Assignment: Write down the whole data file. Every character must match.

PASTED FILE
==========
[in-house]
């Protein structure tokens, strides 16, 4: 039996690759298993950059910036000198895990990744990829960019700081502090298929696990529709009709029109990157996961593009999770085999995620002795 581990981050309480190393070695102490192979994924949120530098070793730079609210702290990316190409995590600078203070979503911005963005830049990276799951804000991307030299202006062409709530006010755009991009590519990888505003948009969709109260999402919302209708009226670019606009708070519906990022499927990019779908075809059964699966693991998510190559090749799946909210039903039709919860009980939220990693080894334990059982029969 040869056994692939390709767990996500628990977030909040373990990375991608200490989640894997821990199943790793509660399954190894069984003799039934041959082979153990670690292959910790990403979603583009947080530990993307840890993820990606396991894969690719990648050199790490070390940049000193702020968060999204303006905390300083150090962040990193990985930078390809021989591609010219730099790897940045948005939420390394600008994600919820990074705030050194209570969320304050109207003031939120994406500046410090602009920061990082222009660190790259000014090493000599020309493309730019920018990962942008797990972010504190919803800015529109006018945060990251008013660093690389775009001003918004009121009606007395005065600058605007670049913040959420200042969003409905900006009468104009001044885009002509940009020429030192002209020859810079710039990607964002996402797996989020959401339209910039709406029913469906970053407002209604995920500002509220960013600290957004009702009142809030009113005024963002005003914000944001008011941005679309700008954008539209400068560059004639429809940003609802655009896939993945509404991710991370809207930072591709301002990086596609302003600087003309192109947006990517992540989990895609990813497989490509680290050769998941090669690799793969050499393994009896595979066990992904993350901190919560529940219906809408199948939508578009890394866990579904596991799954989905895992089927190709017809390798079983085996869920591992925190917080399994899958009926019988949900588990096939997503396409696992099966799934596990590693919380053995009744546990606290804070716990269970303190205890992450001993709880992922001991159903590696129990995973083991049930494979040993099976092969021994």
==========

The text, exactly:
[in-house]
């Protein structure tokens, strides 16, 4: 039996690759298993950059910036000198895990990744990829960019700081502090298929696990529709009709029109990157996961593009999770085999995620002795 581990981050309480190393070695102490192979994924949120530098070793730079609210702290990316190409995590600078203070979503911005963005830049990276799951804000991307030299202006062409709530006010755009991009590519990888505003948009969709109260999402919302209708009226670019606009708070519906990022499927990019779908075809059964699966693991998510190559090749799946909210039903039709919860009980939220990693080894334990059982029969 040869056994692939390709767990996500628990977030909040373990990375991608200490989640894997821990199943790793509660399954190894069984003799039934041959082979153990670690292959910790990403979603583009947080530990993307840890993820990606396991894969690719990648050199790490070390940049000193702020968060999204303006905390300083150090962040990193990985930078390809021989591609010219730099790897940045948005939420390394600008994600919820990074705030050194209570969320304050109207003031939120994406500046410090602009920061990082222009660190790259000014090493000599020309493309730019920018990962942008797990972010504190919803800015529109006018945060990251008013660093690389775009001003918004009121009606007395005065600058605007670049913040959420200042969003409905900006009468104009001044885009002509940009020429030192002209020859810079710039990607964002996402797996989020959401339209910039709406029913469906970053407002209604995920500002509220960013600290957004009702009142809030009113005024963002005003914000944001008011941005679309700008954008539209400068560059004639429809940003609802655009896939993945509404991710991370809207930072591709301002990086596609302003600087003309192109947006990517992540989990895609990813497989490509680290050769998941090669690799793969050499393994009896595979066990992904993350901190919560529940219906809408199948939508578009890394866990579904596991799954989905895992089927190709017809390798079983085996869920591992925190917080399994899958009926019988949900588990096939997503396409696992099966799934596990590693919380053995009744546990606290804070716990269970303190205890992450001993709880992922001991159903590696129990995973083991049930494979040993099976092969021994």